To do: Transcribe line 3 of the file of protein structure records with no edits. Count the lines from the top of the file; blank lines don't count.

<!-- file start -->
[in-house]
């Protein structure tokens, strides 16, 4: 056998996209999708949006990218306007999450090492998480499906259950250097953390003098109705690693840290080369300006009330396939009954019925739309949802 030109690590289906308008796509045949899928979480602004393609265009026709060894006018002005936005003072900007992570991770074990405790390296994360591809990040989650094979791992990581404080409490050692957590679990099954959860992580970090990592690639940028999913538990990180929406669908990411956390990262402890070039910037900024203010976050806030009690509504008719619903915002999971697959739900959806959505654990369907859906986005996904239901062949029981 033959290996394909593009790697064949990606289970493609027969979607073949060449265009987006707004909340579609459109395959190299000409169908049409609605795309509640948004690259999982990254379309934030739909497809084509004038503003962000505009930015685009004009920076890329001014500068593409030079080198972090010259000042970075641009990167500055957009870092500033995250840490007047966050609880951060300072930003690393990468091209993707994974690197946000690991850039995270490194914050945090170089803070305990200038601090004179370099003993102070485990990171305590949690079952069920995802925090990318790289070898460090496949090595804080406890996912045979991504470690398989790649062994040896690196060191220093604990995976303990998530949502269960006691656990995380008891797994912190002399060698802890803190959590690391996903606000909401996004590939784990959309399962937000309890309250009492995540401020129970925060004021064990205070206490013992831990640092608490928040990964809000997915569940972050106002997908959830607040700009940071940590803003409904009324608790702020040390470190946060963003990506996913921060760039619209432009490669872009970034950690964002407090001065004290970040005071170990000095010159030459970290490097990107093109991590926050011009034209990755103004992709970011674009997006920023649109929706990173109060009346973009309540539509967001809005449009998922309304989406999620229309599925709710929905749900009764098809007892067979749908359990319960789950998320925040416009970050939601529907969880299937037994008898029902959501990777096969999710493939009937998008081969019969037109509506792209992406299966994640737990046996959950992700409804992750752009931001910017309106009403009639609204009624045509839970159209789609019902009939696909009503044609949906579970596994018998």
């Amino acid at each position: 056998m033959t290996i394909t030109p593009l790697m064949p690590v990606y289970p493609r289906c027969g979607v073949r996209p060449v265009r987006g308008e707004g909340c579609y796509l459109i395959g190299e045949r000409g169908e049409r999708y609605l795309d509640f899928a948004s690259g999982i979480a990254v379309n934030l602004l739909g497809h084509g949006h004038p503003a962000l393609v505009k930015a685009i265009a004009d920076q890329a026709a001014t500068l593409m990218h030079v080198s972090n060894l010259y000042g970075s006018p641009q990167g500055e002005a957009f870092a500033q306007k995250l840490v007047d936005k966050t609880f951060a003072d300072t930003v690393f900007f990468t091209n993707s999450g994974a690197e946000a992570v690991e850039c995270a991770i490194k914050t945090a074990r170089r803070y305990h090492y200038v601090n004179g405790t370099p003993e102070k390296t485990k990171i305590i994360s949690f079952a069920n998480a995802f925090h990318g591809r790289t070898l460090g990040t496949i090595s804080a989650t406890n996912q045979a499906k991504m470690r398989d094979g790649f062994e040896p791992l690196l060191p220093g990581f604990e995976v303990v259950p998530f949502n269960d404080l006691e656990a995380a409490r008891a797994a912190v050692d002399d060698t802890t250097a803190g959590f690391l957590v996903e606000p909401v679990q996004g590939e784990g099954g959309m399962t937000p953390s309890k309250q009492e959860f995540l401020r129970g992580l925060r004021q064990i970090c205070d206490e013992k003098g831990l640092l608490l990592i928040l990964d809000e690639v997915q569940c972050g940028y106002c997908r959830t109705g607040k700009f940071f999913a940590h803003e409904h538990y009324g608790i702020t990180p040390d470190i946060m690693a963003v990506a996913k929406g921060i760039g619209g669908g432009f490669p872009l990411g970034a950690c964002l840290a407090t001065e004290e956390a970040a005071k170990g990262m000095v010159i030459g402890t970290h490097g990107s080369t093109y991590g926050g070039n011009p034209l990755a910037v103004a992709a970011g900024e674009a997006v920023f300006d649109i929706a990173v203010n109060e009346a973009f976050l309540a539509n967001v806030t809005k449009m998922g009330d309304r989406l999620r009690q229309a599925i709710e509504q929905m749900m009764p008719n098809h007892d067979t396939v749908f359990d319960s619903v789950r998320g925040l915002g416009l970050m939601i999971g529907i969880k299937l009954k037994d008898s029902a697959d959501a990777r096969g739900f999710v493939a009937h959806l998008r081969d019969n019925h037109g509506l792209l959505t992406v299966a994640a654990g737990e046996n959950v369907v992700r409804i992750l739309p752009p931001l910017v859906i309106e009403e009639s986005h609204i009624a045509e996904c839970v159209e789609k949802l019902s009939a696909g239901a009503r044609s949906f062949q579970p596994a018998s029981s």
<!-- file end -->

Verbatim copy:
């Amino acid at each position: 056998m033959t290996i394909t030109p593009l790697m064949p690590v990606y289970p493609r289906c027969g979607v073949r996209p060449v265009r987006g308008e707004g909340c579609y796509l459109i395959g190299e045949r000409g169908e049409r999708y609605l795309d509640f899928a948004s690259g999982i979480a990254v379309n934030l602004l739909g497809h084509g949006h004038p503003a962000l393609v505009k930015a685009i265009a004009d920076q890329a026709a001014t500068l593409m990218h030079v080198s972090n060894l010259y000042g970075s006018p641009q990167g500055e002005a957009f870092a500033q306007k995250l840490v007047d936005k966050t609880f951060a003072d300072t930003v690393f900007f990468t091209n993707s999450g994974a690197e946000a992570v690991e850039c995270a991770i490194k914050t945090a074990r170089r803070y305990h090492y200038v601090n004179g405790t370099p003993e102070k390296t485990k990171i305590i994360s949690f079952a069920n998480a995802f925090h990318g591809r790289t070898l460090g990040t496949i090595s804080a989650t406890n996912q045979a499906k991504m470690r398989d094979g790649f062994e040896p791992l690196l060191p220093g990581f604990e995976v303990v259950p998530f949502n269960d404080l006691e656990a995380a409490r008891a797994a912190v050692d002399d060698t802890t250097a803190g959590f690391l957590v996903e606000p909401v679990q996004g590939e784990g099954g959309m399962t937000p953390s309890k309250q009492e959860f995540l401020r129970g992580l925060r004021q064990i970090c205070d206490e013992k003098g831990l640092l608490l990592i928040l990964d809000e690639v997915q569940c972050g940028y106002c997908r959830t109705g607040k700009f940071f999913a940590h803003e409904h538990y009324g608790i702020t990180p040390d470190i946060m690693a963003v990506a996913k929406g921060i760039g619209g669908g432009f490669p872009l990411g970034a950690c964002l840290a407090t001065e004290e956390a970040a005071k170990g990262m000095v010159i030459g402890t970290h490097g990107s080369t093109y991590g926050g070039n011009p034209l990755a910037v103004a992709a970011g900024e674009a997006v920023f300006d649109i929706a990173v203010n109060e009346a973009f976050l309540a539509n967001v806030t809005k449009m998922g009330d309304r989406l999620r009690q229309a599925i709710e509504q929905m749900m009764p008719n098809h007892d067979t396939v749908f359990d319960s619903v789950r998320g925040l915002g416009l970050m939601i999971g529907i969880k299937l009954k037994d008898s029902a697959d959501a990777r096969g739900f999710v493939a009937h959806l998008r081969d019969n019925h037109g509506l792209l959505t992406v299966a994640a654990g737990e046996n959950v369907v992700r409804i992750l739309p752009p931001l910017v859906i309106e009403e009639s986005h609204i009624a045509e996904c839970v159209e789609k949802l019902s009939a696909g239901a009503r044609s949906f062949q579970p596994a018998s029981s």